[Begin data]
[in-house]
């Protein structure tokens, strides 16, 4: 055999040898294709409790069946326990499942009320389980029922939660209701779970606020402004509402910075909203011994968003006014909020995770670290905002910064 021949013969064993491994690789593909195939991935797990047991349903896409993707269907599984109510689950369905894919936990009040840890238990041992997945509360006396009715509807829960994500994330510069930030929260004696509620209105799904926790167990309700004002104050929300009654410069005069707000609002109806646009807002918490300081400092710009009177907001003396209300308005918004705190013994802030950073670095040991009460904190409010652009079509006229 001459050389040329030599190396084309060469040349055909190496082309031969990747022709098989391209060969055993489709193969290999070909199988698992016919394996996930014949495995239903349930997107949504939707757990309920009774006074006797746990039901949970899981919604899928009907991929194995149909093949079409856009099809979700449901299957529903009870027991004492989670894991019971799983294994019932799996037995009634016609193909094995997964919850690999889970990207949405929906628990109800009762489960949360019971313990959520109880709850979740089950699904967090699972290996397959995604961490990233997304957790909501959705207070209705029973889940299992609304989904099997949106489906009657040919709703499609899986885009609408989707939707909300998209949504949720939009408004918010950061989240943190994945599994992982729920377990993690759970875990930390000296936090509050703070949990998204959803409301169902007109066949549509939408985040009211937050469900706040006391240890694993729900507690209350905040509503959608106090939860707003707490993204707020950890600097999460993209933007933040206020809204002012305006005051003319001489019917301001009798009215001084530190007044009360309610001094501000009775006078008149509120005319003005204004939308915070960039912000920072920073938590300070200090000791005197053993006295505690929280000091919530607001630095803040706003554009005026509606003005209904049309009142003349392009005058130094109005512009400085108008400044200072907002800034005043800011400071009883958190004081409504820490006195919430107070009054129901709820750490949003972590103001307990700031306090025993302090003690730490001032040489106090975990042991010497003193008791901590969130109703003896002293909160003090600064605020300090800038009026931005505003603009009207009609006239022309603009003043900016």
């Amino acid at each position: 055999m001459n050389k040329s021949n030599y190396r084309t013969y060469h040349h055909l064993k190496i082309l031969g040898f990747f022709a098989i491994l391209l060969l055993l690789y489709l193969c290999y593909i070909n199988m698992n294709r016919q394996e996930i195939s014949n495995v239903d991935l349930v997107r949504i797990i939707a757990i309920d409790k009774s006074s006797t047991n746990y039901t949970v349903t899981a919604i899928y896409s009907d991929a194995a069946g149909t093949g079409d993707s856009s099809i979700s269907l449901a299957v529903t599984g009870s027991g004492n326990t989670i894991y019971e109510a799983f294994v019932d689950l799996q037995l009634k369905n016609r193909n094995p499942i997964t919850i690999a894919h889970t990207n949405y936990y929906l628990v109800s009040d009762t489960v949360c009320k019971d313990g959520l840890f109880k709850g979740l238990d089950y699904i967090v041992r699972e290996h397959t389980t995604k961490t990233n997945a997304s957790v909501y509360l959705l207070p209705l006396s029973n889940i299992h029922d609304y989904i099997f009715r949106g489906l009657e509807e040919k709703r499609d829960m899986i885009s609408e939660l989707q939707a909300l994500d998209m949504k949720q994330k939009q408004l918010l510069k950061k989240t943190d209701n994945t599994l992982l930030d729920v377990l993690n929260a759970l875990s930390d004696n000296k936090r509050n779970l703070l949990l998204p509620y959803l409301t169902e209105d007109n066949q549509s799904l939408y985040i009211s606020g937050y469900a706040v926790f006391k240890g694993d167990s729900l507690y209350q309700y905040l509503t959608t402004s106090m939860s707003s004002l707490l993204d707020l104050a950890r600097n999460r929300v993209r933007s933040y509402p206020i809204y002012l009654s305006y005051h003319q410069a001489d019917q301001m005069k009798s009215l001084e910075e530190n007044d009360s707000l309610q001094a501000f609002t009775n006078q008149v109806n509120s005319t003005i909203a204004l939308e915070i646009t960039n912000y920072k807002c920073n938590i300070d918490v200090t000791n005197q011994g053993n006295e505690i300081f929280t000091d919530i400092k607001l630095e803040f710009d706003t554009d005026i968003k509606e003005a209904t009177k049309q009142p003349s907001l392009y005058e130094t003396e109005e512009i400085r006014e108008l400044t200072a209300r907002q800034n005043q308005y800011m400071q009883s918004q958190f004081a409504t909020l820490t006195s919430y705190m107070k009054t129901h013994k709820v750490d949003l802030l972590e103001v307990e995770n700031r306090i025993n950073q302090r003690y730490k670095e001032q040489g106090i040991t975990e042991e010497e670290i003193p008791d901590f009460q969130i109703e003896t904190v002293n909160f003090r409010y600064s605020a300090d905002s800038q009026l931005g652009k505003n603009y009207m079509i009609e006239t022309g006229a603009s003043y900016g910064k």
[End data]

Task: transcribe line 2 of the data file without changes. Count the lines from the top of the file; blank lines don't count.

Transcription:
């Protein structure tokens, strides 16, 4: 055999040898294709409790069946326990499942009320389980029922939660209701779970606020402004509402910075909203011994968003006014909020995770670290905002910064 021949013969064993491994690789593909195939991935797990047991349903896409993707269907599984109510689950369905894919936990009040840890238990041992997945509360006396009715509807829960994500994330510069930030929260004696509620209105799904926790167990309700004002104050929300009654410069005069707000609002109806646009807002918490300081400092710009009177907001003396209300308005918004705190013994802030950073670095040991009460904190409010652009079509006229 001459050389040329030599190396084309060469040349055909190496082309031969990747022709098989391209060969055993489709193969290999070909199988698992016919394996996930014949495995239903349930997107949504939707757990309920009774006074006797746990039901949970899981919604899928009907991929194995149909093949079409856009099809979700449901299957529903009870027991004492989670894991019971799983294994019932799996037995009634016609193909094995997964919850690999889970990207949405929906628990109800009762489960949360019971313990959520109880709850979740089950699904967090699972290996397959995604961490990233997304957790909501959705207070209705029973889940299992609304989904099997949106489906009657040919709703499609899986885009609408989707939707909300998209949504949720939009408004918010950061989240943190994945599994992982729920377990993690759970875990930390000296936090509050703070949990998204959803409301169902007109066949549509939408985040009211937050469900706040006391240890694993729900507690209350905040509503959608106090939860707003707490993204707020950890600097999460993209933007933040206020809204002012305006005051003319001489019917301001009798009215001084530190007044009360309610001094501000009775006078008149509120005319003005204004939308915070960039912000920072920073938590300070200090000791005197053993006295505690929280000091919530607001630095803040706003554009005026509606003005209904049309009142003349392009005058130094109005512009400085108008400044200072907002800034005043800011400071009883958190004081409504820490006195919430107070009054129901709820750490949003972590103001307990700031306090025993302090003690730490001032040489106090975990042991010497003193008791901590969130109703003896002293909160003090600064605020300090800038009026931005505003603009009207009609006239022309603009003043900016």